To Google or Not to Google?
October 15, 2019
As attorneys, we go to great lengths to select the jury who will decide our client’s fate at trial – yet today, there is a looming, additional silent juror banging at the door attempting to, and sometimes succeeding in, getting in – Google and the age of information overload.
Earlier this month a Broward County criminal defendant requested a new trial based on juror misconduct. Defendant, Dr. Scott Strolla, was convicted of video voyeurism and after the trial was over, one of the jurors contacted the prosecutor and advised that she had “researched” the defendant.
This phenomenon has become all-too common in our society. In 2016, a Florida defendant in a criminal case, who was convicted of first-degree murder, was also granted a new trial after a juror looked up definitions on his phone during trial. In fact, in that case the juror was charged with contempt of court and spent eight days in jail!
Further, in 2010 both the West Virginia Supreme Court of Appeals and the Nevada Supreme Court granted new trials to defendants based on jurors either contacting the defendant through MySpace or googling information about the type of injuries suffered by the victim in the case.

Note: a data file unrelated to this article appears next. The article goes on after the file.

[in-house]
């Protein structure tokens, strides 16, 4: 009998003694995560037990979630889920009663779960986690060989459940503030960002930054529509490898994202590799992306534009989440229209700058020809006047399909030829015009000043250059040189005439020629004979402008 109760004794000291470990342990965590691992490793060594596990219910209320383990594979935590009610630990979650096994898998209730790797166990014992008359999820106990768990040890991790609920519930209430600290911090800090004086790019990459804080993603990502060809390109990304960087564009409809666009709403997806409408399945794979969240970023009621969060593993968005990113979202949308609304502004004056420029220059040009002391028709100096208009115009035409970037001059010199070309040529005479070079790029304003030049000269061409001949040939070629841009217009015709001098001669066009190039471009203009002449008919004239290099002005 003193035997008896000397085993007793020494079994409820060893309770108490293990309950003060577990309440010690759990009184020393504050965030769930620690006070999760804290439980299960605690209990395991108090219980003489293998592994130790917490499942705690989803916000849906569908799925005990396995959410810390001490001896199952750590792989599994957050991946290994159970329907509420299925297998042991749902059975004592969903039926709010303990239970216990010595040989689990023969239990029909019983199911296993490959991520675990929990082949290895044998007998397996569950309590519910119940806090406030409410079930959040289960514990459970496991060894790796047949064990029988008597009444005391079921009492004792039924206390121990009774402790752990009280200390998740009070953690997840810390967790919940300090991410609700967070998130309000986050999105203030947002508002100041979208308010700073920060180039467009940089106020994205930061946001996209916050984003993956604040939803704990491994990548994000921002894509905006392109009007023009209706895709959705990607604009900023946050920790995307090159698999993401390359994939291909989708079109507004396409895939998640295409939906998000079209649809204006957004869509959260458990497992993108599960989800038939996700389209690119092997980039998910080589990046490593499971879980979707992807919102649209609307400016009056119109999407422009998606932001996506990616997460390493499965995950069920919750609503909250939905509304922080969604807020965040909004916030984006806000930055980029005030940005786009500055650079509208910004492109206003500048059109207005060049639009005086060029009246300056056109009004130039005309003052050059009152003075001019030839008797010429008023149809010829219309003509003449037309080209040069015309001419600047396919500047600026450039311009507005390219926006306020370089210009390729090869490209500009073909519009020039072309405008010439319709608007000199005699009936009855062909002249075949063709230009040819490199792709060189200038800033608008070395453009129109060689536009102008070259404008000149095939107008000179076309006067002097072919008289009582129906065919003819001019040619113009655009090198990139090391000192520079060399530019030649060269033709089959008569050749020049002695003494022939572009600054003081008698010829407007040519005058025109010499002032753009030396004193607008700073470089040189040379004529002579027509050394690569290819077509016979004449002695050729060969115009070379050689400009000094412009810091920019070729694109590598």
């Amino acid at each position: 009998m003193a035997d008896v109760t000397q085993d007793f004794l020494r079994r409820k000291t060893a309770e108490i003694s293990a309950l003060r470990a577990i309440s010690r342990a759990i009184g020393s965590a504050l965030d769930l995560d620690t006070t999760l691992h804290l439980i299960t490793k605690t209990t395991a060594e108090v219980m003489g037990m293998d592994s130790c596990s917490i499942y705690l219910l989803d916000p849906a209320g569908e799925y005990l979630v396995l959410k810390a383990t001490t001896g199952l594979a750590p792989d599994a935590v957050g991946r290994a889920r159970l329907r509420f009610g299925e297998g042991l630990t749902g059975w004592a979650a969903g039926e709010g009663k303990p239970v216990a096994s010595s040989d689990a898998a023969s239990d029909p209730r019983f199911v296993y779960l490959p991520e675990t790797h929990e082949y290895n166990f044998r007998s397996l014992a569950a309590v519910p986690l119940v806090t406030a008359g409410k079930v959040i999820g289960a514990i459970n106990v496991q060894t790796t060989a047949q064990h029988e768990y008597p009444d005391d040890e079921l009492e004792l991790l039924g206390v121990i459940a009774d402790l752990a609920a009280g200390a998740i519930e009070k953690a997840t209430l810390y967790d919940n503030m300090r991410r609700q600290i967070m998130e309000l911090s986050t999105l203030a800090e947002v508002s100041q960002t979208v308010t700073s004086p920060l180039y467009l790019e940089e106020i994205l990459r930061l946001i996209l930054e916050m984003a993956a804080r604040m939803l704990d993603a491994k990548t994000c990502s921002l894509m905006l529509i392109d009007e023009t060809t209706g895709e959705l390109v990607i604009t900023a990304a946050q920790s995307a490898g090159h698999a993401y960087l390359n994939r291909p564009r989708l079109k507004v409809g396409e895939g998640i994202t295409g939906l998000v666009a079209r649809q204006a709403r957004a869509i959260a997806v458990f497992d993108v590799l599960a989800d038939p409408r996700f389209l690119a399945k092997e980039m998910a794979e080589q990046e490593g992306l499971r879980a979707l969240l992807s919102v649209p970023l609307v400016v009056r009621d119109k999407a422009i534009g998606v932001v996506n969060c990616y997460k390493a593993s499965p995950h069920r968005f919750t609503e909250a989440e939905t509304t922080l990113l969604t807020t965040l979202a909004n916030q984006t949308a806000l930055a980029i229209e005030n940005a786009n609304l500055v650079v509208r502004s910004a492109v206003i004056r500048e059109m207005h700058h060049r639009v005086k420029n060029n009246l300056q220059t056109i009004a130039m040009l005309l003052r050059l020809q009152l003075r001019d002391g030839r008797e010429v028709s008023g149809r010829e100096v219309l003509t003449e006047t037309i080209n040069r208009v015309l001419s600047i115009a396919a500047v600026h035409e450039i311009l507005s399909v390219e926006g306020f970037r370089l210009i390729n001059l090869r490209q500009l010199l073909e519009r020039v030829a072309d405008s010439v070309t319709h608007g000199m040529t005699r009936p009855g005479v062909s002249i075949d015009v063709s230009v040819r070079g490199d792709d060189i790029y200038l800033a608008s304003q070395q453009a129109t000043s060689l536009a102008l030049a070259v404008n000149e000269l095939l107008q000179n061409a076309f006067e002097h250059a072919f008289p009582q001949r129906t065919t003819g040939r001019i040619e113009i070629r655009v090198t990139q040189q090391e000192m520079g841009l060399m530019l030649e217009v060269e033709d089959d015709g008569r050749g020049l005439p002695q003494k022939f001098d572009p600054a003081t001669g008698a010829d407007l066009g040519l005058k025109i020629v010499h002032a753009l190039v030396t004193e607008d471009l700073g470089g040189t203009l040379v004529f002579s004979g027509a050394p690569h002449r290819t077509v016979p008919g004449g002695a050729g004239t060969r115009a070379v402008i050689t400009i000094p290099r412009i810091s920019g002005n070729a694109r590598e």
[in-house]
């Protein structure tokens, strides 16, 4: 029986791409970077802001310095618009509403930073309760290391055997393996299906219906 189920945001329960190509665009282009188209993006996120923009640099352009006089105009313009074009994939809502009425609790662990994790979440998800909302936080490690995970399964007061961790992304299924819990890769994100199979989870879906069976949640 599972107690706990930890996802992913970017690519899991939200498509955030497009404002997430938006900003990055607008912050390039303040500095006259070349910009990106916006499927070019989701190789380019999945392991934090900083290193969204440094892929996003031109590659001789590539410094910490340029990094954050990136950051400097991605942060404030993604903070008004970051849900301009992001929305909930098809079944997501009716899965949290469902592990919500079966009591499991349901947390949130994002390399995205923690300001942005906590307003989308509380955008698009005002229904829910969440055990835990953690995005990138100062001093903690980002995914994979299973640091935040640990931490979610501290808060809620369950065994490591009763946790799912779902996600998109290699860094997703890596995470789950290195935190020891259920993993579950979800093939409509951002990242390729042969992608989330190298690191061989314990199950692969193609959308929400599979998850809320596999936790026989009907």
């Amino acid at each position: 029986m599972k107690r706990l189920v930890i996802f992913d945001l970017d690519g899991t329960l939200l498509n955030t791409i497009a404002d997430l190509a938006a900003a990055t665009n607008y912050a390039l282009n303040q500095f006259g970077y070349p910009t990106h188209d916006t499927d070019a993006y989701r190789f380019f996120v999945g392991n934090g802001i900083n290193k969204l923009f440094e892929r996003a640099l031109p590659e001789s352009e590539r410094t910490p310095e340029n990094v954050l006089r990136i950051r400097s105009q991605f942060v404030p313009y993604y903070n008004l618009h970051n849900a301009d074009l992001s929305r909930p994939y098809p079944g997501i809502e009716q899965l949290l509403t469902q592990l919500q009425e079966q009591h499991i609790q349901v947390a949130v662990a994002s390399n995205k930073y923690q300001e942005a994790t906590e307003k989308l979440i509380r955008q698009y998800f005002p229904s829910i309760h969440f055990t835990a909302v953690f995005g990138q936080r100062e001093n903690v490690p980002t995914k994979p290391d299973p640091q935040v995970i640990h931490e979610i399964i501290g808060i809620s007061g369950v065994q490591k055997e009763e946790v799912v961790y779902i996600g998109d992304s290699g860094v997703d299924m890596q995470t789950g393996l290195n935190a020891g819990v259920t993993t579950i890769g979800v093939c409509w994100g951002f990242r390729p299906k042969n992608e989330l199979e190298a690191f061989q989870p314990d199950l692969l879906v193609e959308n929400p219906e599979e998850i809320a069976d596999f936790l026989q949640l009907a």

In fact, according to a Reuter’s report, since 1999 there have been at least 90 verdicts which have been the subject of challenges based on juror misconduct and inappropriate outside research.
So what is the solution? How do we keep that silent, but dangerous 7th or 13th juror out of the deliberation room? Jurors are continuously and strenuously instructed by Judges in every courtroom in the United States that they are not allowed to conduct any outside research. For example, Florida has actually enacted standardized jury instructions addressing this exact issue – “I want to stress that you must not use electronic devices or computers to communicate about this case, including tweeting, texting, blogging, emailing, posting information on a website or chat room, or any other means at all. You must not do any research … or use a computer, cell phone, the Internet, or any electronic device to get information related to this case or the people involved in this case.” FLA. CIVIL STANDARD JURY INSTRUCTION §202.2.
However, despite these stern instructions, we know that unfortunately some jurors may still conduct outside research. This technology has been recognized as “addictive.” For now, we must continue to emphasize the importance and sanctity of the judicial process and trust jurors will follow the Judge’s instruction.
(This post was prepared by Kimberly L. Wald, Esq. Kim is a trial attorney at the Kelley|Uustal Law Firm in Fort Lauderdale, FL. For more information, please contact Kim at email@example.com)